Situation Awareness and Crude Unit Turnaround Work Execution

By Greg Alvarado, Chief Editor at Inspectioneering. September 18, 2014
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This blog post is the second in a series about situation awareness (SA). The first part of this series introduced SA (defined as the gathering and utilization of data in real time and using it to improve work processes) and introduced an example of how real-time SA can be applied to plant turnarounds to better achieve your turnaround objectives. Now, let’s jump into a deeper example.


Turnaround Planning for a Crude Unit

This example focuses on turnaround (T/A) planning for a refinery’s crude unit. Crude units are critical from both safety and business perspectives. These units are where the refining process starts. If they are not in operation, the owner must purchase replacement product to feed the numerous units downstream of them. This is not a desirable state of business as it is more costly and presents additional market risks.

In this example, T/A planning for the crude unit starts nearly 20 months prior to the turnaround itself. Prior to the T/A, various lists are compared to begin scope planning. Inspection, maintenance, operations, and HS&E lists, among others, are considered within this scope. Work is planned based on preventative maintenance schedules, risk assessments, OEM recommendations (especially for rotating equipment), issues observed since the last T/A, as well as other considerations. Sometimes owner/operators look to accomplish smaller Capex projects for de-bottlenecking, expansions, changes to improve the efficiency and/or yields, or to modify instrumentation systems, etc. You can see why effective and “crisp” coordination between discipline areas is so critical to achieve optimum effectiveness and efficiencies.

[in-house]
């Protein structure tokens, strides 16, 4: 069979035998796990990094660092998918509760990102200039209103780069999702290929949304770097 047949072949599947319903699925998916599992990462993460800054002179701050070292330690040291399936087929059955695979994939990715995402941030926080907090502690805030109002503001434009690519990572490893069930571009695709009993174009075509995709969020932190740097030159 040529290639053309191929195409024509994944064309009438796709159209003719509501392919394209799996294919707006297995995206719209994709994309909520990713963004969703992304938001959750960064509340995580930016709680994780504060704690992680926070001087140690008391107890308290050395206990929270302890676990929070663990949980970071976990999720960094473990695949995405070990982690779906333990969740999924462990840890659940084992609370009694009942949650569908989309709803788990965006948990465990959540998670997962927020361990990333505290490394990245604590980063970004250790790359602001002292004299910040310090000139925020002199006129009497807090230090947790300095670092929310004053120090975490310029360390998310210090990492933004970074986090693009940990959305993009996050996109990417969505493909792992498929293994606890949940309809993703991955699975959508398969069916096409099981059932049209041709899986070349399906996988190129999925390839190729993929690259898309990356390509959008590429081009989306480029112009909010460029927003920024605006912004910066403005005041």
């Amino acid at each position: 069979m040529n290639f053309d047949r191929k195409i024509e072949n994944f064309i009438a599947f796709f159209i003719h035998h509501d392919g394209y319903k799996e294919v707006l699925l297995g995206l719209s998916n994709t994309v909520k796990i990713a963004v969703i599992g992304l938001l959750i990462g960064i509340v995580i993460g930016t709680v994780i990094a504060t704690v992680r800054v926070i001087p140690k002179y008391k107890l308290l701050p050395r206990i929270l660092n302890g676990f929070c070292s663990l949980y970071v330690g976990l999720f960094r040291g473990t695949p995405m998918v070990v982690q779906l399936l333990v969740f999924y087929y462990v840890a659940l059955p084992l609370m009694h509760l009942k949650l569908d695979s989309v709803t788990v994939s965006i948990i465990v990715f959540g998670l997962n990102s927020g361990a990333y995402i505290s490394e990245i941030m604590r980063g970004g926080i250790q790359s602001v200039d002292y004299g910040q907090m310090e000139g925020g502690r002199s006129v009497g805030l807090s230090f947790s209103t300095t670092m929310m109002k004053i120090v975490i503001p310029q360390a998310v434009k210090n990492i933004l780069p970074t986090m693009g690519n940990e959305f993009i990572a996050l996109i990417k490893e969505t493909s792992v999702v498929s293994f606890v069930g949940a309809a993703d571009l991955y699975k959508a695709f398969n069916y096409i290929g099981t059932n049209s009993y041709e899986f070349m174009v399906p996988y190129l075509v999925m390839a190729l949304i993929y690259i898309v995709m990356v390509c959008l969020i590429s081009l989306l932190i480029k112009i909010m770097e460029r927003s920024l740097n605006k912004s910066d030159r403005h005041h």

Next, the lists are challenged by knowledgeable teams to determine if the work is actually necessary and as a check to make sure nothing was omitted from the list - a credibility check based on experience and recollection of past issues. Oftentimes today, the list is checked using risk- or criticality-based methods but could still be done the old-fashioned way, depending largely on memory and experience, as they can be quite subjective.

The on-stream inspection program (i.e. preventative best practices like RBI, FFS, damage mechanisms reviews, IOWs, and data gathered by strategic NDE inspections) should provide extensive information on the equipment and issues that need to be addressed during the T/A in order to avoid surprises and help accurately anticipate the damage states of the equipment. This can include pressure vessels, piping, heat exchangers, day tanks, receivers, and air coolers. In addition to this, there are other areas to be followed up, such as rotating equipment, safety instrumented systems, PHA “hit list” items, and other work that can only be addressed during an outage or T/A. This of course helps planners line up the crafts, materials, contractors, equipment, and any other resources needed to run the T/A as effectively and efficiently as possible.